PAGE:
Impact vs. Difficulty – a visual guide

Impact vs. Difficulty – a visual guide

Impact vs. Difficulty – a visual guide

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One of the challenging things for students is to work out if what they are working on will truly make a difference. They can often get lost chasing down interesting ideas without any idea as to whether what they are creating will actually make an impact. If the students also haven’t considered the difficulty of their undertaking, they can also embark on a project that cannot be feasibly be achieved with the resources and timeframe given. A useful tool for students that can help them is the Impact vs. Difficulty chart! This is a very handy tool for educators too.

Before you get the students to start classifying the impact and difficulty of their projects, they need to come up with the ideas first. This is where ideation comes in, whereby students spend time rapidly coming up with as many ideas as possible (read the article on this and follow the steps for the best result!). If the ideation session has gone well, each student group should have a bunch of Post-It notes with ideas that they could pursue. Rather than quickly jumping into their preferred project, get them to draw up a chart whereby the X-axis notes impact from low to high and the Y-Axis notes the difficulty from low to high. Divide up the chart into 4 areas and name them as follows:

  • Low Difficulty & Low Impact = “Tactical”
  • Low Difficulty & High Impact = “Just Do It!”
  • High Difficulty & Low Impact = “Luxury”
  • High Difficulty & High Impact = “Strategic”

From here the students place their Post-It notes where they think that their project fits!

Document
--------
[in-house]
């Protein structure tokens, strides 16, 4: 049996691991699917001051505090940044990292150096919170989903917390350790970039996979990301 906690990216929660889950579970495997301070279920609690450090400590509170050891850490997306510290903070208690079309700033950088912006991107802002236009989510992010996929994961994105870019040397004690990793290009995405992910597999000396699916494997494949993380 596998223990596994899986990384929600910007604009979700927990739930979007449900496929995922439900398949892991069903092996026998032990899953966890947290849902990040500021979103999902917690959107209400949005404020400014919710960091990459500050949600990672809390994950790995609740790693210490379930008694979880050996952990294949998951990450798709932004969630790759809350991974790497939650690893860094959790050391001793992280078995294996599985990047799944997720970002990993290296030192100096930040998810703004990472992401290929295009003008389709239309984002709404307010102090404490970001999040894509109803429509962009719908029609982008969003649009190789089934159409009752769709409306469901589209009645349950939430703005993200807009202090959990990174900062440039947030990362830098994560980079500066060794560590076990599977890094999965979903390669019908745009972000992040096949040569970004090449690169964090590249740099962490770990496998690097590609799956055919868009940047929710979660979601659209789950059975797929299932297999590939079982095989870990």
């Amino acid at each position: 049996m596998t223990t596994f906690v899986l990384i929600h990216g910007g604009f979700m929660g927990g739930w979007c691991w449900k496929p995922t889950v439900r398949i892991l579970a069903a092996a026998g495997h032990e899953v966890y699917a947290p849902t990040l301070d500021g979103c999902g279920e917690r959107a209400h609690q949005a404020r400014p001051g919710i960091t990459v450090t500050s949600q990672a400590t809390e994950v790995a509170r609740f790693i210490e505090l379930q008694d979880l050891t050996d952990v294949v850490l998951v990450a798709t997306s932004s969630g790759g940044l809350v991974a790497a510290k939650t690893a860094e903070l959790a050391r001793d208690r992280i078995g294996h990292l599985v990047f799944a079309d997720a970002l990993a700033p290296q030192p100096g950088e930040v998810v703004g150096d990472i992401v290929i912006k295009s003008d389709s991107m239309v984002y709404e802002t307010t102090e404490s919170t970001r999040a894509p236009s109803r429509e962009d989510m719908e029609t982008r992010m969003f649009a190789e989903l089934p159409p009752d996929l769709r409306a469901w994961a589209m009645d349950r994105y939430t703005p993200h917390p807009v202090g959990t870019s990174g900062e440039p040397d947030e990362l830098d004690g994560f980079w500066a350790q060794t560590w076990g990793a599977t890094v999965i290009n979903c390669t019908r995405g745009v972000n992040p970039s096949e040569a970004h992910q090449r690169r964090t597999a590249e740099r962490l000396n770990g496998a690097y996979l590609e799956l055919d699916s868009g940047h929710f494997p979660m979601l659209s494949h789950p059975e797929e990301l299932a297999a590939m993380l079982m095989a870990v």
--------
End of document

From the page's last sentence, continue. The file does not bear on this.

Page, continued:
Post-It notes on butchers paper. Each Post-It note describes a student project. The Post-It notes have been arranged on a chart with two axis. The X-axis charts impact from Low to High. The Y-axis charts Difficulty from Low to High. The chart is divided into quadrants whereby low difficulty & low impact is classified as tactical. Low difficulty & high difficulty is classified as a luxury. High impact and low difficulty is classified as Just Do It. High Difficulty and High Impact is classified as strategic.

Through simply categorising their projects, students can quickly work out which project is likely to yield them the best result in the short term vs the long term. It is important to note that each category is important in its own right;

Tactical projects

Low impact and low difficulty projects are labelled ‘tactical’ and not ‘low value… they do have value, they’re just easy to attain without too much trouble and such represent quick tactical responses that students can achieve now.

Luxury projects

High difficulty and low impact projects are those projects that kids love to dive deep into, can get value out of… but may not make the most impact for the time spent on them. As such, these projects are valuable however they need to be considered as a luxury to potentially be looked at after the other project categories have been dealt with.

Just Do It!

This category type really speaks for itself! The students know it will have a high impact when you do it, plus they know it is easy to make happen. Why wait? Get going!

Strategic

This category is often seen as the ‘moonshot’… that one that if they make it happen there will be a high impact but at the same time they know it will be difficult to achieve. Don’t let students be discouraged by this classification; keep it mind and work towards it… but don’t get so distracted by its lofty goals that they miss the chance for the quick tactical wins.

What next?

Once students have categorised their projects it’ll be time for them to begin to pull together the steps needed to make their project a reality. I recommend that you consider teaching them how to use Trello as a project management tool; it’s especially powerful for group work where you need to keep track of multiple moving parts. Even if you don’t use this free software, the students will be on the right path for implementing their project-based learning in the knowledge that they’ve thought deeply about what they’re trying to achieve and the likelihood of success.

Happy teaching,

Ben Newsome

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